Now that you’re aware of the most common no-gos, let’s come to my recommendations on how to deal with curating your image as an artist. Keep in mind that this all has to be in line with your artistic output. Building a strong artist brand and working on your image has to be based on the music you create and the change you seek to make in this world.

1. Become a purple cow

I have no idea how often I’ve talked about Seth Godin already. He’s one of the wisest people out there and his ideas had a great influence on this podcast and blog. In his book “Purple Cow”, he describes not only why the “old” model of mass media and consumerism is over, but also why some companies (or artists) have massive success in the internet age and others don’t.

In essence, Seth Godin teaches us that in order to be successful, you have to create something truly remarkable: The one purple cow that stands out from all the brown, black, and white ones.

“The Purple Cow is not a cheap shortcut. It is, your best (perhaps only) strategy for growth.” – Seth Godin

As you might have figured out already, this refers to your product (aka your music) but also to your artist image. If you produce outstanding music but don’t manage to reflect that in your artist brand, you will have a hard time gaining momentum in this industry. It’s all about creating a truly remarkable work of art and representing it in a way that feels true but also makes people curious to find out more about you. That’s especially difficult in today’s information overload but it’s not impossible.

2. Be okay with people not liking you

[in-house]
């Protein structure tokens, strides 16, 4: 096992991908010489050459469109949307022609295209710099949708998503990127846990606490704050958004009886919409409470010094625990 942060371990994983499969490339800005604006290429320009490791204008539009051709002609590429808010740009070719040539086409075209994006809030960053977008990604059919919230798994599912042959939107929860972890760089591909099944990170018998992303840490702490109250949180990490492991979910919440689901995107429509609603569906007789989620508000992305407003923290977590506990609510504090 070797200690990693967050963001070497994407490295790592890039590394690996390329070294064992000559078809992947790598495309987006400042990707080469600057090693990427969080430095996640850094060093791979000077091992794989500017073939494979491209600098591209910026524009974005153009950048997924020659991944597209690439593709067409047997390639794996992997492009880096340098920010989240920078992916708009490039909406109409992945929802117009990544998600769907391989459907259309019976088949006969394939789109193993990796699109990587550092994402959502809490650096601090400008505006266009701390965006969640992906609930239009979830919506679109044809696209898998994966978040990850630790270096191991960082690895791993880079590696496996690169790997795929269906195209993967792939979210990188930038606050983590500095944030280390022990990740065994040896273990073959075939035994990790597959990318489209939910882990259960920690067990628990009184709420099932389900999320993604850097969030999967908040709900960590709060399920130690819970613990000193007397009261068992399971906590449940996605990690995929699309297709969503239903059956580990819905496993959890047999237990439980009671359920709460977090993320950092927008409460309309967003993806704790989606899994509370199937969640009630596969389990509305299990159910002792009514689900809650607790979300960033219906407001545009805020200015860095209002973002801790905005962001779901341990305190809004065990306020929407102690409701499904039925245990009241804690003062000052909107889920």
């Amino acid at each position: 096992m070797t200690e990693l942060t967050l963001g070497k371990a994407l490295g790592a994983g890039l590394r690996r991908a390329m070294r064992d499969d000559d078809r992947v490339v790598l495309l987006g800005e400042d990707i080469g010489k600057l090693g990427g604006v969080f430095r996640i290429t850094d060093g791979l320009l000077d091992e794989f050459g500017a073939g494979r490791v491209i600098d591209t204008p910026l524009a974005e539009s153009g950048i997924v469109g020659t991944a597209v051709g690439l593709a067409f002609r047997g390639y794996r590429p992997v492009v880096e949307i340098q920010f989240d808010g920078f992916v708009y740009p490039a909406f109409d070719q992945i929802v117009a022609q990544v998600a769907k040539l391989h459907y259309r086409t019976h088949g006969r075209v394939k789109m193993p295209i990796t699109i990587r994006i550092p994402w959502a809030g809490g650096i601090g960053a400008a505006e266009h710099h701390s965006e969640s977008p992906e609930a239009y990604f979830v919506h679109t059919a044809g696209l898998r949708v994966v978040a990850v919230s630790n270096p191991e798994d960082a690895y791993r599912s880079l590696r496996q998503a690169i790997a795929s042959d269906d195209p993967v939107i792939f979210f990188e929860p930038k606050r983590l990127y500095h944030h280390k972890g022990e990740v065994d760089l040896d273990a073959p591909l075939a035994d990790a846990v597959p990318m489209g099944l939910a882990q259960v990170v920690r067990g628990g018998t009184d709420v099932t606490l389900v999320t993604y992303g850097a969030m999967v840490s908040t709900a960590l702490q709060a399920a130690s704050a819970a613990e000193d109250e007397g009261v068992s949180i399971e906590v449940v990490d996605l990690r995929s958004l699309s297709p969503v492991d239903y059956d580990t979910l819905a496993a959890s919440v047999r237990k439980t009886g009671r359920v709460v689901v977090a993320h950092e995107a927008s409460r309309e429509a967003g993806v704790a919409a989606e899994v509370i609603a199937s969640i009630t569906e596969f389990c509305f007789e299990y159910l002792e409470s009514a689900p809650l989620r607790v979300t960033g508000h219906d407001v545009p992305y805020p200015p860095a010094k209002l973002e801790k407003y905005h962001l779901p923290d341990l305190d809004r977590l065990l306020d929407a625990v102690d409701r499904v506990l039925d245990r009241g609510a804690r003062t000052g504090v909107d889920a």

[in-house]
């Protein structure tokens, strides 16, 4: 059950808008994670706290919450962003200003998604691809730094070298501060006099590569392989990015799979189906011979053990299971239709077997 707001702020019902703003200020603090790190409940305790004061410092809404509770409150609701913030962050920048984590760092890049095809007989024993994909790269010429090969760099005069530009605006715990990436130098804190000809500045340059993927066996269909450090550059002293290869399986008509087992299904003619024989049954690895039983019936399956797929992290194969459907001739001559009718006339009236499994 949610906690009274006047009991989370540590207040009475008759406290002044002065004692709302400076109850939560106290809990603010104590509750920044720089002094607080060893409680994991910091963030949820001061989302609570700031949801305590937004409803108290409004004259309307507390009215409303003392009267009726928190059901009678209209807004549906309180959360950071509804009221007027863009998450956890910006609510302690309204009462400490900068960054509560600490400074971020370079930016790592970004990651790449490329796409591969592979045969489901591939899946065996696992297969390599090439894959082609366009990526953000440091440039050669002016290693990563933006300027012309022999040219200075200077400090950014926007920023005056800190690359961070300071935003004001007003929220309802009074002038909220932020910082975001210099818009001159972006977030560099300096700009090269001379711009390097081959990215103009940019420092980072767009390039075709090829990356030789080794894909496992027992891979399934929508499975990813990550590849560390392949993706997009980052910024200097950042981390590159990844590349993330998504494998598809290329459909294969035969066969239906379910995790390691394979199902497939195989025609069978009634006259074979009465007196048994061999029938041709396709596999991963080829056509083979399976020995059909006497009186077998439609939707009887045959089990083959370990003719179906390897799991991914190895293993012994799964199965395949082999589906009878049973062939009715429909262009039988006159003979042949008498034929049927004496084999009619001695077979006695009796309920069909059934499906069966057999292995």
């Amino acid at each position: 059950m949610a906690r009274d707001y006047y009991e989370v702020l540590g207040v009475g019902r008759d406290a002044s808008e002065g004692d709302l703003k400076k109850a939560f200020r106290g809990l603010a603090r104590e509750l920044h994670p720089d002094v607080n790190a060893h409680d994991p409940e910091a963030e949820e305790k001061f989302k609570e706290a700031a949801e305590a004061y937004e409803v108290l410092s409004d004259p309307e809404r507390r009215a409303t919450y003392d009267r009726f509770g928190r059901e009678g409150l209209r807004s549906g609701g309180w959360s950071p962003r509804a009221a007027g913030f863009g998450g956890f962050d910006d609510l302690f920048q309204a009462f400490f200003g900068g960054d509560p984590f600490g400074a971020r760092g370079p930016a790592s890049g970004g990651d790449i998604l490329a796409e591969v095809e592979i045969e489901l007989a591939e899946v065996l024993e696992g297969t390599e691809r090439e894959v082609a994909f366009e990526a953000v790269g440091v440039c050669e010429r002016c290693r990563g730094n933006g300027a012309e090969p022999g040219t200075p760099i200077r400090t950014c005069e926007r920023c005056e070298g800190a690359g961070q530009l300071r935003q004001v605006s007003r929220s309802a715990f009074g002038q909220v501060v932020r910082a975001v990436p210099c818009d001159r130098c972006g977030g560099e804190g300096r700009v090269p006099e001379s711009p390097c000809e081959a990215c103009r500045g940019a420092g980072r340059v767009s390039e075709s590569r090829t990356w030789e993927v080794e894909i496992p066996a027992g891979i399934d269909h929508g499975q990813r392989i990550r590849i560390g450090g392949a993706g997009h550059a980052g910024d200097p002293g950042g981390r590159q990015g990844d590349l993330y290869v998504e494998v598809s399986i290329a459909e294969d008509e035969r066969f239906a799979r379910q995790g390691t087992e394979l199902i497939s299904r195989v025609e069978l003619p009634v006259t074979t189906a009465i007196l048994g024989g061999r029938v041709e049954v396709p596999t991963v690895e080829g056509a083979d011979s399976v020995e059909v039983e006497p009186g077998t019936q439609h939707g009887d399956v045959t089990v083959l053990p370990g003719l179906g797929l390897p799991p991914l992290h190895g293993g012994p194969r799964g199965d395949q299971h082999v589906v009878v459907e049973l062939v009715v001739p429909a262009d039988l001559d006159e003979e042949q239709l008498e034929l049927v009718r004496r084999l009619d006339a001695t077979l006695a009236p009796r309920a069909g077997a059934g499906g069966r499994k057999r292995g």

This is probably the hardest bit of artist image development. You have to be okay with people not liking what you do or how you present yourself. I’ve noticed that this is an issue because many of my coaching clients have asked me to help them work on their confidence issues.

If you aim to become a “Purple Cow”, you will automatically appeal less to some people but even more to others. 

“Many (…) fear the criticism, ridicule and change that being remarkable would bring” – Seth Godin

But that’s the whole point. Being remarkable helps people identify with you and your cause or walk away. This is how you grow your tribe. Remember, you don’t want to appeal to everybody, you want to appeal to just the right type of people but in a very intense way.

3. Ensure touchpoint-consistency

What the hell is that? I hear you ask. “Touchpoint-consistency” simply means you should focus on getting a few clear key messages across to your audience and not confuse them. A touchpoint is a communication channel between you and your fans. So your presence on a show is a touchpoint and so are your social channels, interviews you give, and even emails you write.